Don’t buy the hype
When the CEO is a media darling, warns Jamison, the role of the board can be severely confined because its power to control and govern can be clearly compromised – that is, if it allows itself to lose sight of its purpose. ‘The board’s primary responsibility when working with a superstar is not to be blinded by the light,’ cautions Ryan. While the media, consumers and even minority investors may be adoring fans, board members must retain their objectivity and monitor and control the superstar CEO just as they would any other CEO.
Do your job
Be ready to discuss, debate and challenge. ‘Don’t settle for being window dressing,’ says John Alan James, executive director of the Pace Global Center for Governance, Reporting & Regulation at Pace University.
The board of directors should not be involved in the tactical operations of the company, but it should be consulted for major strategic decisions. ‘The best strategies are born from management’s analysis and creativity, coupled with the board’s incisive questioning and probing,’ says Patricia Lenkov, founder of Agility Executive Search , quoting author and business advisor Ram Charan.
Superstar status comes as a result of some major success, but the key thing to remember, says Lenkov, is that the success happened in the past. The board needs to ensure that more success happens in the future.
In business, no one is infallible. The superstar should be reminded that business decisions are enhanced by quality advice and that the board is there to provide the voice of the shareholders, says Michael Bechara, managing director of Granite Consulting Group , which specializes in corporate governance.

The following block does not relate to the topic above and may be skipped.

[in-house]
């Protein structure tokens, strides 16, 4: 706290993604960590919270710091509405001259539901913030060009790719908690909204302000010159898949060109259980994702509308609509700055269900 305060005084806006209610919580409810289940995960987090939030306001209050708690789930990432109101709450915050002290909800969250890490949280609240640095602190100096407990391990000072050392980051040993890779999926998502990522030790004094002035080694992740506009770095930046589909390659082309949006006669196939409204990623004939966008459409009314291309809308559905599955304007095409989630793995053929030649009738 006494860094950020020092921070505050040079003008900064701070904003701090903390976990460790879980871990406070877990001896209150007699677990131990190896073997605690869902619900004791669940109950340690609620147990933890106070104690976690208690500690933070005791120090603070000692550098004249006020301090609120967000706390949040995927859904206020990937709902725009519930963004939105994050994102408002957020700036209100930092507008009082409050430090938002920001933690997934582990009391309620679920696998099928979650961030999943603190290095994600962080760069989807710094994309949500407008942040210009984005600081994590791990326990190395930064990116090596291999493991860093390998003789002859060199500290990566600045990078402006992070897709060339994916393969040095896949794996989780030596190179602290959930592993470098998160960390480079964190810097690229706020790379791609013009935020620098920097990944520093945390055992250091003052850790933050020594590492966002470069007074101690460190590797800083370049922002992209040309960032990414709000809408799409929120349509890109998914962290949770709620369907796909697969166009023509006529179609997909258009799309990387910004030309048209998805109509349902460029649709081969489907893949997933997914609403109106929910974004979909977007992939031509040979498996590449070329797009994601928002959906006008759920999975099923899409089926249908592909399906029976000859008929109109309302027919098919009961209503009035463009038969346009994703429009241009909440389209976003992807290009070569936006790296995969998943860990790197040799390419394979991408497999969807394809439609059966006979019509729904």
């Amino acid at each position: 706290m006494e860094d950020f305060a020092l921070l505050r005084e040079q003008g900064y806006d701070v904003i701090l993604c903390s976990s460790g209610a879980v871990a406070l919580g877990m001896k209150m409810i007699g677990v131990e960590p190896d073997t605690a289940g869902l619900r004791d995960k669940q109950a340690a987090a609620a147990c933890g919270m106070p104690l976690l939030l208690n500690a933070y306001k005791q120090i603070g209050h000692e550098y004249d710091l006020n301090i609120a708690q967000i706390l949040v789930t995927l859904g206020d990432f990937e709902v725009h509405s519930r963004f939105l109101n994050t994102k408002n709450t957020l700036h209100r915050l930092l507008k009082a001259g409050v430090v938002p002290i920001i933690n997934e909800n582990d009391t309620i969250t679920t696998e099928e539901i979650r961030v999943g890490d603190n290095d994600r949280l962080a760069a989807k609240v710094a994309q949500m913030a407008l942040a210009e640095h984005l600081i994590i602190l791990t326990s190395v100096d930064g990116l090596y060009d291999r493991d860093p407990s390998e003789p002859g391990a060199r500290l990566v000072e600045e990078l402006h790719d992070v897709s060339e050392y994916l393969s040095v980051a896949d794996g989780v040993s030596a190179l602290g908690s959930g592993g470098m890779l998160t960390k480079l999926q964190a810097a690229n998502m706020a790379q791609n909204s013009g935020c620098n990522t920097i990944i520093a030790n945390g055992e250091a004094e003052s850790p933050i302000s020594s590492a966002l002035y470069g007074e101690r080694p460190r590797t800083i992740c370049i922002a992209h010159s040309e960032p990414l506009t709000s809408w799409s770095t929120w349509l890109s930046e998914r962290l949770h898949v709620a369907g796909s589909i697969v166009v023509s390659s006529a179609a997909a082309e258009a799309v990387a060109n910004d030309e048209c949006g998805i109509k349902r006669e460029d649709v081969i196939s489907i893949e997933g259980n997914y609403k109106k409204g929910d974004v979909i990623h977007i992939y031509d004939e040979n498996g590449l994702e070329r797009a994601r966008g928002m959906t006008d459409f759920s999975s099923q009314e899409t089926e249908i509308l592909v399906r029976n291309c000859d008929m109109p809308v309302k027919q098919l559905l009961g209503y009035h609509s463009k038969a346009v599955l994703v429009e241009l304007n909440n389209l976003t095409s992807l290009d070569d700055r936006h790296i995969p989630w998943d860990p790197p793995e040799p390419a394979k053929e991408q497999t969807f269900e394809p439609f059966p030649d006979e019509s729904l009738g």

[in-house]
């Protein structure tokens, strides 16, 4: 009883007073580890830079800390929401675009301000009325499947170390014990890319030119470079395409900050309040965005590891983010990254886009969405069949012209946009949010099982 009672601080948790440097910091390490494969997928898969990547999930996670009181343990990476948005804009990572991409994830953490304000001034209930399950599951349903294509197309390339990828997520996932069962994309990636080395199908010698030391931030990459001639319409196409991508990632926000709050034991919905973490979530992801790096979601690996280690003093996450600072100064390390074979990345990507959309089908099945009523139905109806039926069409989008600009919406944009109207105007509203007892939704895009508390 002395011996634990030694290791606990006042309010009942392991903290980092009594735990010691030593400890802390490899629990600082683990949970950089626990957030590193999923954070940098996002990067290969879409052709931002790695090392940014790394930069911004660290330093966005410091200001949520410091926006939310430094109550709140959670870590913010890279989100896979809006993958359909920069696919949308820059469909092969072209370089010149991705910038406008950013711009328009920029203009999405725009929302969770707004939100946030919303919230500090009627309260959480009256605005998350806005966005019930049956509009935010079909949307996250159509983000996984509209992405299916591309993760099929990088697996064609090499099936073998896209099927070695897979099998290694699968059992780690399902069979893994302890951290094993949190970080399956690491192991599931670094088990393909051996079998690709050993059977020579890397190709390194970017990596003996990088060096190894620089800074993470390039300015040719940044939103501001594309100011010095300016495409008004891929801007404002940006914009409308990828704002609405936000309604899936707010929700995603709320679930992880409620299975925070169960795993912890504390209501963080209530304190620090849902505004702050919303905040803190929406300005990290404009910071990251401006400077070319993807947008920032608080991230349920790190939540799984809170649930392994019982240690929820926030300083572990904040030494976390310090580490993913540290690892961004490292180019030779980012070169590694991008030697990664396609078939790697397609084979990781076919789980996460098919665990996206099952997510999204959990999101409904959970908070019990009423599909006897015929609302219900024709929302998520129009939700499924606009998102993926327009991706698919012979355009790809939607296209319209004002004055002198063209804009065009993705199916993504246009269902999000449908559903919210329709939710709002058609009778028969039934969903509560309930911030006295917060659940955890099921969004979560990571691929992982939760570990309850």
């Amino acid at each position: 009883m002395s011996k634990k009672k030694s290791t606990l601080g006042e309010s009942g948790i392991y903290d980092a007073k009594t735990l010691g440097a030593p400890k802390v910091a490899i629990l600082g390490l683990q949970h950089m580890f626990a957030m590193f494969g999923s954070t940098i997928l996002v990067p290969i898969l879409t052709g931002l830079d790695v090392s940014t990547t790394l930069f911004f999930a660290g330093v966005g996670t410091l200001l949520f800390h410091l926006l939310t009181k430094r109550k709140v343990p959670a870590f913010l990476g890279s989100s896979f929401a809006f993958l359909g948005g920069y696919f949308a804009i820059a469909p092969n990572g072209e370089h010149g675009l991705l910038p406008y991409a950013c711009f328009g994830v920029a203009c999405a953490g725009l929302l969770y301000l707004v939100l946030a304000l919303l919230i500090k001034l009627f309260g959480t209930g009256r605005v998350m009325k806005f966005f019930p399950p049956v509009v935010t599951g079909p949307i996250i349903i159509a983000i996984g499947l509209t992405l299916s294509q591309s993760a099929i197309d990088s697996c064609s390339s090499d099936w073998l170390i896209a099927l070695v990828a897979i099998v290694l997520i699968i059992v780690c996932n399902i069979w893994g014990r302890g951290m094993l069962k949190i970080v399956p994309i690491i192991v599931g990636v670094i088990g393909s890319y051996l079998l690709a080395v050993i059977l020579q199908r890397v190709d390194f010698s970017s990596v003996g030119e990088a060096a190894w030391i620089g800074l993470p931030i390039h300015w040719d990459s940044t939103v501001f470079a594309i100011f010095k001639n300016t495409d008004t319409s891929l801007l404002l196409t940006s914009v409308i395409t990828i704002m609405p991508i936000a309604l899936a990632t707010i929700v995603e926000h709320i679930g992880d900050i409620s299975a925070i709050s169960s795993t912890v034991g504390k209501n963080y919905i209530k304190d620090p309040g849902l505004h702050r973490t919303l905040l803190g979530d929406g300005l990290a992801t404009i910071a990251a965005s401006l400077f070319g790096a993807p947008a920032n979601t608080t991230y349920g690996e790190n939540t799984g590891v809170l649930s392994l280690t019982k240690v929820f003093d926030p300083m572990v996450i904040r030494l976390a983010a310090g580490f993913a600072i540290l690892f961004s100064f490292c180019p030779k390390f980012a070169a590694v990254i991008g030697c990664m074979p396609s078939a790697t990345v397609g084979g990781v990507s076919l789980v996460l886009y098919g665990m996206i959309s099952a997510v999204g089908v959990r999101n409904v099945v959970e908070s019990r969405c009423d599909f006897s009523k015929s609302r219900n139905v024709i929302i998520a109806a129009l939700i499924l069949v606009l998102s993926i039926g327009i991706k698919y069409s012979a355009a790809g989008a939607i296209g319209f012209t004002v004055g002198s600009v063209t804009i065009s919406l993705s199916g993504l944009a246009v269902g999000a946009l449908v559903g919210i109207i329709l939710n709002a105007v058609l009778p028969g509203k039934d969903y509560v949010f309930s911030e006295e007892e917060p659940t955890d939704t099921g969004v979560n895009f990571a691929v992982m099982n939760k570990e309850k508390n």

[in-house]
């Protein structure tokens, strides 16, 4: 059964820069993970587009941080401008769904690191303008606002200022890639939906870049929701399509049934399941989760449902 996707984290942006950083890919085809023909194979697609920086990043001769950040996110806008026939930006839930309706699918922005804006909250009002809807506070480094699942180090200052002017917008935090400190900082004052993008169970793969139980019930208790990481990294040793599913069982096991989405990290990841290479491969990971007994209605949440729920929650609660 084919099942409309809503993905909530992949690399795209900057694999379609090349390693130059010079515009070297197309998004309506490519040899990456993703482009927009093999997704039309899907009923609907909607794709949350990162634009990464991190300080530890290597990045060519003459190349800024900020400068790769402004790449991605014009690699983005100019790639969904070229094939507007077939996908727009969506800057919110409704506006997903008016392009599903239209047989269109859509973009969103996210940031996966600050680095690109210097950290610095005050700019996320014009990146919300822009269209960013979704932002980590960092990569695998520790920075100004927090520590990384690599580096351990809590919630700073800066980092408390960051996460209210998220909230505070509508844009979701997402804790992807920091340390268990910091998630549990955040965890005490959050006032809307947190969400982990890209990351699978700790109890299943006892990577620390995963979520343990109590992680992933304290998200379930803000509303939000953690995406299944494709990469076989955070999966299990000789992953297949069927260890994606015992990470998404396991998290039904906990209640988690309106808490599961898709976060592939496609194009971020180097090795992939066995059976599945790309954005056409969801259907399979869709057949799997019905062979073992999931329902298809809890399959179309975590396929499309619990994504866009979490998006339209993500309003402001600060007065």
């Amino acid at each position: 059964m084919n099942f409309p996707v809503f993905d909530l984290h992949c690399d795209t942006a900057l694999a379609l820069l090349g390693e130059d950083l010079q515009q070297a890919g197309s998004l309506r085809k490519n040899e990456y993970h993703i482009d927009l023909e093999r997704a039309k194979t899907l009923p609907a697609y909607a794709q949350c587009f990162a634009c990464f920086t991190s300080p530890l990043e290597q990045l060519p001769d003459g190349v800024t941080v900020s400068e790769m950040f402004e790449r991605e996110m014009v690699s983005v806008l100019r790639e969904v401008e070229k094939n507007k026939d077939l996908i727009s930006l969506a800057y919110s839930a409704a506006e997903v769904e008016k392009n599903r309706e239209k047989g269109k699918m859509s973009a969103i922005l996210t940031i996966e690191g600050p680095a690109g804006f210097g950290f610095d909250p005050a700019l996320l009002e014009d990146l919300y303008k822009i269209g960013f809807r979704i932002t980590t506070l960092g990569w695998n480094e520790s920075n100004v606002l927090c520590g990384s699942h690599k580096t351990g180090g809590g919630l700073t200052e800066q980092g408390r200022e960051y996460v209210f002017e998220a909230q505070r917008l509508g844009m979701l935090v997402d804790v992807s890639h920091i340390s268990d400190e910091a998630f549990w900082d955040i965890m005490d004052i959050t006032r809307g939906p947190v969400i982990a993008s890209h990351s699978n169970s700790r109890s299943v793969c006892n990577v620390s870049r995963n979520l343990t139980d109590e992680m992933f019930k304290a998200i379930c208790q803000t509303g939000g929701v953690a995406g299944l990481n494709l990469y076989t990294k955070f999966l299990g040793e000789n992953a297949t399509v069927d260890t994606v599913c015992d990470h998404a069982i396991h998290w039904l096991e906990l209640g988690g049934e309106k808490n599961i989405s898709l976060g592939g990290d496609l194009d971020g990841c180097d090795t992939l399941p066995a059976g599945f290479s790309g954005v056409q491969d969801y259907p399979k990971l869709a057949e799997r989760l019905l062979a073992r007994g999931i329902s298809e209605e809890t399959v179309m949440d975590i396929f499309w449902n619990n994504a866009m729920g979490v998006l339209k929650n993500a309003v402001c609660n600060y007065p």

‘Facebook, like Apple and Google before it, may be a company where the board and the public at large are able to ride on the coattails of a superstar CEO to a future that only he or she can envision,’ says Ryan. ‘In order to benefit from the fruits of their inspiration, boards must know when to stand back and when to intercede.’
Finesse the situation
The board must first get on the same page by building consensus and then approaching the CEO. One strategy is to assess who on the board seems to have the ear of the CEO, then appoint that person to work as a representative of sorts to present the collective board’s voice to the CEO at critical times.
Another tactic is to be more direct. ‘All board members need to have a direct conversation with the CEO to present their points of view as to their experience and understanding of the rules of engagement that are standard on any board of directors, along with the expectations they have of the CEO and the CEO has of them,’ says Bolliger. Not having these discussions leads to discord as no one has really placed their cards on the table, and that leaves too many opportunities for misunderstandings and turmoil down the road.
In a case where the CEO controls the makeup of the board, the board’s primary management tools are persuasion and publicity. Board members must make strong arguments to the CEO in support of their positions, and in extreme cases use the media to nudge the CEO in directions they believe are critical to the company, says Ryan. In most publicly traded firms, on the other hand, the board has the option of firing the CEO if he or she is damaging the firm or its reputation. But before resorting to that option, it’s important to implement some of these other strategies when dealing with a superstar CEO.